Kicad is continually improved. Especially since CERN became involved in the Kicad project, I have seen a very aggressive and successfully implemented roadmap. At the time of writing this, Kicad 5 is about one month old (the Kicad team released it in early August 2018). The funding for Kicad 6 is complete, and the roadmap living document published. When I look at this roadmap, I get very excited: an improved and modernized user interface, improvements in the schematic editor and the electrical rules checker (hopefully, with better error messages), better net highlighting, and much more, are in the works right now.
Benefit 6: Workflow
Kicad’s clear separation of schematic and layout is a bonus to learning and using it. Users of other PCB applications often find this confusing, but I believe that it is an advantage. Schematic design and layout design are truly two different things. You can use them independently. I often create schematic diagrams for my courses that I have no intention in converting into PCBs. I also often create multiple versions of a board, using the same schematic. This separation of roles makes both scenarios easy.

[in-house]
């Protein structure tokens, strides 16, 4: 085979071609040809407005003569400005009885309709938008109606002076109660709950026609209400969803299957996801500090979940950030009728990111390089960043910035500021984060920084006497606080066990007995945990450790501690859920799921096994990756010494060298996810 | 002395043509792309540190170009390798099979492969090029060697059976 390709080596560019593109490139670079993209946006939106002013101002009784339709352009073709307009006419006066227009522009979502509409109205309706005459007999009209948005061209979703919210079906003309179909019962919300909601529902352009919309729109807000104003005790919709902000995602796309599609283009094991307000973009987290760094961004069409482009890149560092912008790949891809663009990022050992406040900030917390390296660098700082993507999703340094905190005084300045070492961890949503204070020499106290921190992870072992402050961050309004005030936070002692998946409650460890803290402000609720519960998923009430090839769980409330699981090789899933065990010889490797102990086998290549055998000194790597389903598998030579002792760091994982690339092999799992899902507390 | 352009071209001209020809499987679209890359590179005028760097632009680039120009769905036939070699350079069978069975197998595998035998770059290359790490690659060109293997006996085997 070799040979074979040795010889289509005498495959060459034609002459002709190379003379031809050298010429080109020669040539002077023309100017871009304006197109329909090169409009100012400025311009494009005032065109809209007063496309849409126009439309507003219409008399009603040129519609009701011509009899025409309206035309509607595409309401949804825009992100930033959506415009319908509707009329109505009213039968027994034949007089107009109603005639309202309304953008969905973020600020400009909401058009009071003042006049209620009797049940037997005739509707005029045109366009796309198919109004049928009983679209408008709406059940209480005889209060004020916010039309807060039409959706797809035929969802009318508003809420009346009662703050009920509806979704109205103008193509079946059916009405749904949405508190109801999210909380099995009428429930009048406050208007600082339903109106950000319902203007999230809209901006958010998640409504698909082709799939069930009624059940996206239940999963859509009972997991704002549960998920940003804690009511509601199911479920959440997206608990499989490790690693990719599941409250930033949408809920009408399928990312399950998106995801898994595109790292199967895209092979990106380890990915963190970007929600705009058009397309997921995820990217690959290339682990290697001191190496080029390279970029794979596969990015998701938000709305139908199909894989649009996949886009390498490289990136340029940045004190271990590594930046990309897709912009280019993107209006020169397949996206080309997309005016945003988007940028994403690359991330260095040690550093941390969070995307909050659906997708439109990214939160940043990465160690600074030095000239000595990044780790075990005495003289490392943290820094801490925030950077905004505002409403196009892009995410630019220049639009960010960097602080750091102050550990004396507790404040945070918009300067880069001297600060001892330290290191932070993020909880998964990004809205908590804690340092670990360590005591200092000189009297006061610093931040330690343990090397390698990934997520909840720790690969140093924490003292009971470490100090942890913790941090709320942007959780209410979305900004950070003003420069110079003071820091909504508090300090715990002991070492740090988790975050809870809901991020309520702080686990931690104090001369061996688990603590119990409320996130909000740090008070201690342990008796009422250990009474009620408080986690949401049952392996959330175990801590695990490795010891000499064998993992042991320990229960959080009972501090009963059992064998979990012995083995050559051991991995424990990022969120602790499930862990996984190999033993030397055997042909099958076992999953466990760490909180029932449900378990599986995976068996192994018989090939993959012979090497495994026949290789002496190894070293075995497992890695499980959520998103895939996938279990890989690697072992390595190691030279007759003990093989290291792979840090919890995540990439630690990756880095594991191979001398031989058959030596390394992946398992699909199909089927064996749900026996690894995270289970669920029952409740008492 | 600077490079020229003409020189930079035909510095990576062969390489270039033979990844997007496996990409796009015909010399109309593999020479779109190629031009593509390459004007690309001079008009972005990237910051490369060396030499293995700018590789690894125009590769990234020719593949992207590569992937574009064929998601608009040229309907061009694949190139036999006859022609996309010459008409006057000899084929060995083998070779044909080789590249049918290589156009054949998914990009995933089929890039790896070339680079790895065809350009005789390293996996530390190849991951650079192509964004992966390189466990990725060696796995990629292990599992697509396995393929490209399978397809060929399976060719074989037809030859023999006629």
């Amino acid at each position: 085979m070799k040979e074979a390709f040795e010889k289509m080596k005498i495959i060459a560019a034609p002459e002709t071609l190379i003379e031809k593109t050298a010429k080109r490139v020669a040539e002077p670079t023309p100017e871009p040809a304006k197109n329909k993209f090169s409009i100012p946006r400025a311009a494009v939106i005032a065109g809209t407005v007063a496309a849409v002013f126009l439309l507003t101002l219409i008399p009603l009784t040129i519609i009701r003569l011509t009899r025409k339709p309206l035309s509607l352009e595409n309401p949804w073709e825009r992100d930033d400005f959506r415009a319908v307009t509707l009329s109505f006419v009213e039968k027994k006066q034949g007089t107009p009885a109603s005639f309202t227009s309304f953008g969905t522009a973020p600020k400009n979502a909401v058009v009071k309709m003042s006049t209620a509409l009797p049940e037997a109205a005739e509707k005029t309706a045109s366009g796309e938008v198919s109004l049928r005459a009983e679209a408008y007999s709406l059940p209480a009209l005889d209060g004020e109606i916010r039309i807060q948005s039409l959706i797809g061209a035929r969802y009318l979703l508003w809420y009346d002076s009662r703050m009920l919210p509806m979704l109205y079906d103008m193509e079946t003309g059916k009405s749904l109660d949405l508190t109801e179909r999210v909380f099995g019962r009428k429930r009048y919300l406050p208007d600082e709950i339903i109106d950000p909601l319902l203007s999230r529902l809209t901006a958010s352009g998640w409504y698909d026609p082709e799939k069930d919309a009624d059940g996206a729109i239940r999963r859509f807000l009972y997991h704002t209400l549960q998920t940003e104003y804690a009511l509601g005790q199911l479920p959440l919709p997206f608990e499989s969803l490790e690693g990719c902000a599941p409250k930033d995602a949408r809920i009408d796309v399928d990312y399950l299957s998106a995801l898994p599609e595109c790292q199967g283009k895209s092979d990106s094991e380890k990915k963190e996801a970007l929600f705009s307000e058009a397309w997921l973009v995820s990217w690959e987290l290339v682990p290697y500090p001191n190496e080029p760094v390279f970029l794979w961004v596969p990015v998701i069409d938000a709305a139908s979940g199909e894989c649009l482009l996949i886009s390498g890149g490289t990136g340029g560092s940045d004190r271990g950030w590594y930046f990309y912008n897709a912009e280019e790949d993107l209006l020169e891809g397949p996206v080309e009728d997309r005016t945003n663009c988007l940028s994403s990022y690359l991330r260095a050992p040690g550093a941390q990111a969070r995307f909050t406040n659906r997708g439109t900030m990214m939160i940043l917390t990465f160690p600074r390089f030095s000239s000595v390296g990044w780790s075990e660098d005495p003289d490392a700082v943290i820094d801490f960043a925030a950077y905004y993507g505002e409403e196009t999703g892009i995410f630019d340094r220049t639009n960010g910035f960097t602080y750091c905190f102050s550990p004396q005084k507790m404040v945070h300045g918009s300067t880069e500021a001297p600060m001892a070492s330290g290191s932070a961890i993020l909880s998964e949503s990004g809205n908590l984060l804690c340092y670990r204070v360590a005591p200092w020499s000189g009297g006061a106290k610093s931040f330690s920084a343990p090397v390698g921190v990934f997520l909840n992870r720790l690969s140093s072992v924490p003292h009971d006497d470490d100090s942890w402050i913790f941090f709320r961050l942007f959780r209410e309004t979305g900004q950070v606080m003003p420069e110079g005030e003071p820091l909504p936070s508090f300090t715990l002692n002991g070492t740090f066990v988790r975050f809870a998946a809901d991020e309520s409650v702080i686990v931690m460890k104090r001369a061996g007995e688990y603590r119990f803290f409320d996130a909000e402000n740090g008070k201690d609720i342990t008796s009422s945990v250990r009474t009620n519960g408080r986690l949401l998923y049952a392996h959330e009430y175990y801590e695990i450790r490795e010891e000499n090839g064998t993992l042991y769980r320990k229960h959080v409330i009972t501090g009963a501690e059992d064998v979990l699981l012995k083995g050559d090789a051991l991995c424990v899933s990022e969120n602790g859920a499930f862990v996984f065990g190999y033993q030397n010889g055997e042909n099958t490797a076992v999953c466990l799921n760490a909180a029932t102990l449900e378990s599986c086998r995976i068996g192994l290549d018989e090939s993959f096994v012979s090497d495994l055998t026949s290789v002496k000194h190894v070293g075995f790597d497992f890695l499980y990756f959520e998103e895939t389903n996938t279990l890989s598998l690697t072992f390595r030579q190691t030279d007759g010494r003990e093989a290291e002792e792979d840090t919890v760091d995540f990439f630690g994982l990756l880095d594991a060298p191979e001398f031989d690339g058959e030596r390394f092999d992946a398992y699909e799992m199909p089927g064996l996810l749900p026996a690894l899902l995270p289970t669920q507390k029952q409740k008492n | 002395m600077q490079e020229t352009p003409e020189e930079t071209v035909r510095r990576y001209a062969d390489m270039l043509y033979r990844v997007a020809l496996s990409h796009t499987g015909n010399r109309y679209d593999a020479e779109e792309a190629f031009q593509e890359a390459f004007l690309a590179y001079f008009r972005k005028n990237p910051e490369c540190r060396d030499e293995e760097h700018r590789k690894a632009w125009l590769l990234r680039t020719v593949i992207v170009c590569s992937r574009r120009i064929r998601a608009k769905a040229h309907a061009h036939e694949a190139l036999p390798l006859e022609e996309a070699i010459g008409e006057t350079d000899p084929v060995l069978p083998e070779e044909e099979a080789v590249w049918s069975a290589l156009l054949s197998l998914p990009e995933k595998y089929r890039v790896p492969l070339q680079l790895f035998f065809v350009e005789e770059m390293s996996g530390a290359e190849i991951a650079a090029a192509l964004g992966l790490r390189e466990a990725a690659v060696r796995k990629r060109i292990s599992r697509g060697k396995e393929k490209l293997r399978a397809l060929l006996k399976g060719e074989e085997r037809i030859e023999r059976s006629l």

Benefit 7: Industry-standard
I can make my boards anywhere: I can upload my project to any online fabricator that accepts the industry-standard Gerber files; I can upload it to an increasing number of fabricators that accept the native Kicad layout file; and, of course, I can make them at home using an etching kit (I do not cover this option in this book).
Benefit 8: Cross-platform compatible